January report: Low inventory, high housing prices remain

Stock market jitters yet to be felt in isle real estate market

A Locations Maui sign advertises real estate for sale Friday in Wailuku Heights. The Realtors Association of Maui reported the median price of a single-family home in Maui County was $707,000 in January, a 7.1 percent increase over median prices a year earlier. In Wailuku, the median sale price of a home rose 19.7 percent to $610,000 last month. -- The Maui News / MATTHEW THAYER photo

In what sounds like a refrain from a broken record, Realtors Association of Maui statistics in January show more of the same: low housing inventory and high prices for homes and, lesser so, for condominiums.

For the first month of the year, 86 single-family homes sold for a median price of $707,000. That’s a 30.3 percent increase in volume, and a 7.1 percent bump in sales price from January 2017. For condominiums, 120 units exchanged hands last month for a median price of $505,563. That’s a 23.7 percent increase in volume, and 3.7 percent drop in price from last year.

By region, Wailuku and Kahului tied for the most single-family home sales — 16 each. The number of sales was flat for Wailuku, but double in Kahului. The median price rose 19.7 percent to $610,000 in Wailuku; it grew 8.9 percent to $659,500 in Kahului.

For condominiums, Kihei had the most sales activity in January, 35 units, although that was seven units, or 16.6 percent, fewer than the 42 units sold in the area last year in the same month. And, median Kihei condo prices fell 13.7 percent to $410,000.

Wailea-Makena reported the second most condo sales for the month, 26 units, an 85.7 percent increase in sales volume from last year. Median condo prices in the luxury area dropped 12.2 percent to $943,741.

The housing inventory was down by double-digit percentages for both single-family homes and condos in January, compared with the same month last year. There were 525 homes listed for sale, a 12.9 percent decline, and there were 656 condos available, a 24 percent slide.

In the previous 12 months, the only month with fewer homes available was October, with 524. The inventory picture was a bit better for condos. For the past year, there were three months with lower inventories than January — September with 653 and October and November with 644 each.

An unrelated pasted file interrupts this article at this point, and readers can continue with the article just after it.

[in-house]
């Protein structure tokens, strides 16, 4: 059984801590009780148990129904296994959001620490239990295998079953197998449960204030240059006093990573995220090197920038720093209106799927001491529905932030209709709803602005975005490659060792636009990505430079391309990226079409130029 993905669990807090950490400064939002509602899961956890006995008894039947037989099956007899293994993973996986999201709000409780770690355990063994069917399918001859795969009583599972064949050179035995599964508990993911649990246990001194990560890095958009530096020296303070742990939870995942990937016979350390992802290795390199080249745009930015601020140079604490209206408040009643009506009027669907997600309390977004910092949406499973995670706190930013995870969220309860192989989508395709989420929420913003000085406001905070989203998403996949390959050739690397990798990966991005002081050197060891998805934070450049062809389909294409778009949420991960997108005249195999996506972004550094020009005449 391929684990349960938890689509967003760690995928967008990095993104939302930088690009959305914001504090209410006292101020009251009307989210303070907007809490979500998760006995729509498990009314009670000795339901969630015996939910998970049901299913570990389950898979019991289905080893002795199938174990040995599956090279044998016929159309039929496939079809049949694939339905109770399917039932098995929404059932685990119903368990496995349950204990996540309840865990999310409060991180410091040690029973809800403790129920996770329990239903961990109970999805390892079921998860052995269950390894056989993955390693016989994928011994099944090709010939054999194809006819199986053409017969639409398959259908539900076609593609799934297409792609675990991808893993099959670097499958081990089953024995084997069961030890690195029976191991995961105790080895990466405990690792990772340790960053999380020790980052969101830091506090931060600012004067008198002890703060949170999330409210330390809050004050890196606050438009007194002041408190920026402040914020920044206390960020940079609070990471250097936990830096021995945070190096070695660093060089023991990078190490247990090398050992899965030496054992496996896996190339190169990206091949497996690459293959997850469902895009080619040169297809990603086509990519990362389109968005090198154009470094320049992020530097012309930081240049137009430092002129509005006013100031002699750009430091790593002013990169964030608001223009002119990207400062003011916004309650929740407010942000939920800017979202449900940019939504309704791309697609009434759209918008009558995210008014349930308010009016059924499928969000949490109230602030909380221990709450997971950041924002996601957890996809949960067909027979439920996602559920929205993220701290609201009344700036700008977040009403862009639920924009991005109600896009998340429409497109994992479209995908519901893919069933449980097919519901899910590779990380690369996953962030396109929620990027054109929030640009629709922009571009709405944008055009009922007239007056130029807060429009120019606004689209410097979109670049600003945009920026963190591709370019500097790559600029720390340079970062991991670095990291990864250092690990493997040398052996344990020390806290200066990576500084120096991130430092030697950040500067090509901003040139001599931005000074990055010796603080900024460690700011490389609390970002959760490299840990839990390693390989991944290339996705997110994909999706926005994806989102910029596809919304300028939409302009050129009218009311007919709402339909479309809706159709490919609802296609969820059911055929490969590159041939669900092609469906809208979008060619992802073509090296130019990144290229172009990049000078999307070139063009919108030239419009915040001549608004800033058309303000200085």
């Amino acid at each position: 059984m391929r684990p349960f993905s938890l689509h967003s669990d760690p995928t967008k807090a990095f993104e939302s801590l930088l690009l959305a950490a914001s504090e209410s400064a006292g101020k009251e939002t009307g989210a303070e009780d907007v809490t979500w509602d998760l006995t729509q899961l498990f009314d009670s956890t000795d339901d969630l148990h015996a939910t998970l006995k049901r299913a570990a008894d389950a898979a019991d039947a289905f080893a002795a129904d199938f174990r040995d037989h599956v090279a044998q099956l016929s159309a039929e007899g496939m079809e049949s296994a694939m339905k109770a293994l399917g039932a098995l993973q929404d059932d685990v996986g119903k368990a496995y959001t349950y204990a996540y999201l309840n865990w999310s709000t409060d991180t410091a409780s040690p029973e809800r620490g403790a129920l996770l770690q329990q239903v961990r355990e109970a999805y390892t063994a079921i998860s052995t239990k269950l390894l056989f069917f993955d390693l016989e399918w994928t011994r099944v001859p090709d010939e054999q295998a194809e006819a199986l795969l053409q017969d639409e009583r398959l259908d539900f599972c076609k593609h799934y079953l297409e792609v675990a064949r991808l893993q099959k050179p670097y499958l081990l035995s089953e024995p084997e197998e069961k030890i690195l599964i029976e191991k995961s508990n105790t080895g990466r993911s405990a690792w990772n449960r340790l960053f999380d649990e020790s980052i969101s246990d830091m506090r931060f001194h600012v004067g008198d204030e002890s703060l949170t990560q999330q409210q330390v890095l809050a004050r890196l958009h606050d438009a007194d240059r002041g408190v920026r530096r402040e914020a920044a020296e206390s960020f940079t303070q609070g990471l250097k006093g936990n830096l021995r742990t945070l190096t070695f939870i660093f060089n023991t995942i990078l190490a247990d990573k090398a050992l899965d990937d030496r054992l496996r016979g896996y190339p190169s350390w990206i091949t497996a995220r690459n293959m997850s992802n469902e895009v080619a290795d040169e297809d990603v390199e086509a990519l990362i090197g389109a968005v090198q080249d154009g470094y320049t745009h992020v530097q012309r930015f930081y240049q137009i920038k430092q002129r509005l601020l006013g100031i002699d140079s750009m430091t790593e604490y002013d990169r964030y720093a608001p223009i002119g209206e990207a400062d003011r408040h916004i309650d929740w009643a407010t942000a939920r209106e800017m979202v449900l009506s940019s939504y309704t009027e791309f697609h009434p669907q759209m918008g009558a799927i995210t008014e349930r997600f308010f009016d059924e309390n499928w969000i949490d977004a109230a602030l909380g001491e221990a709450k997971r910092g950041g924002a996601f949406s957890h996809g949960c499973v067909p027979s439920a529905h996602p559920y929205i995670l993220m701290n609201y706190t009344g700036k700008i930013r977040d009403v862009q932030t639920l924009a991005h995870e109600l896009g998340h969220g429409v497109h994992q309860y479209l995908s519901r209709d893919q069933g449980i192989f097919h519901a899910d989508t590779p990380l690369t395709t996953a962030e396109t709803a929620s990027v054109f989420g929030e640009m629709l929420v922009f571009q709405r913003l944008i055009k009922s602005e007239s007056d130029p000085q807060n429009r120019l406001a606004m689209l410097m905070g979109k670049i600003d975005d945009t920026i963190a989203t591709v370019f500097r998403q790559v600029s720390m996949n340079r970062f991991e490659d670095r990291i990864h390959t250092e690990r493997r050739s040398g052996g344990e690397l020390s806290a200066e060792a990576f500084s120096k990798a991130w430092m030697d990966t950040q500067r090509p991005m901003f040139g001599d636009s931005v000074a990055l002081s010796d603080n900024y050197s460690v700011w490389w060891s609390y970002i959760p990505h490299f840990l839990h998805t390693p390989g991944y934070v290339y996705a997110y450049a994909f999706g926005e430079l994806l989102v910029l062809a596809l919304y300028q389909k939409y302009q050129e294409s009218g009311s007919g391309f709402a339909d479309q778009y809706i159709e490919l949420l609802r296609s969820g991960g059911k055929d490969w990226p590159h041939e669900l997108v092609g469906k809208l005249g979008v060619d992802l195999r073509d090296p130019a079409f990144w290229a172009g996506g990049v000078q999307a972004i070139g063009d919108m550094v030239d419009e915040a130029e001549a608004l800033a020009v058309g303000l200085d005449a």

The number of new listings fell 16.6 percent to 131 single-family homes in January and rose 12.2 percent to 193 condos.

Pending sales grew 36.9 percent to 115 homes for the month, while those for condominiums went up 12.9 percent to 158.

Closed sales in January increased 30.3 percent to 86 homes and rose 23.7 percent to 120 for condos.

The number of days on the market bumped up 2 percent to 151 for homes and up 8.7 percent to 175 for condos.

The percentage of list prices received remained stable — 96.9 percent for homes and 97.2 percent for condos.

The January real estate activity came before the stock market’s current ups and downs caused by worries about inflation, and the Realtors Association’s comments reflect that. Any impact of stock market queasiness for real estate investors won’t be seen until February, at the earliest.

“Last year, U.S. consumers seemed to be operating with a renewed but cautious optimism,” the association’s commentary says for its January report. “The stock market was strong; wages were edging upwards; and home-buying activity was extremely competitive. Not much has changed in 2018 in terms of those measures. Yet there is a sort of seasoned prudence mixed into the high emotions that go with a major expense like a home purchase. We are now several years deep into a period of rising prices and low inventory. Those in the market to buy a home have caught on. As sellers attempt to take advantage of rising prices, expect buyers to be more selective.”

The association’s housing affordability index shows cost-sensitive buyers have a better chance of buying a condominium than a single-family home.

An index number of 120 means the median household income for a region is 120 percent of what would be necessary to qualify for a median-priced home under prevailing interest rates. A higher number means greater affordability.

In January, the Maui County affordability index for a single-family home was 48, a 5.9 percent drop from the same month last year. For condominiums, the number was 67 in January, a 4.7 percent improvement from last year. The county’s 12-month index average for homes was 51, a 16.4 percent decline; and, for condos, it was 79, a 14.1 percent drop.

To see the association’s full report, go to www.ramaui.com/wp-content/uploads/2018/02/RAM-Stats-Jan-2018.pdf.

* Brian Perry can be reached at bperry@mauinews.com.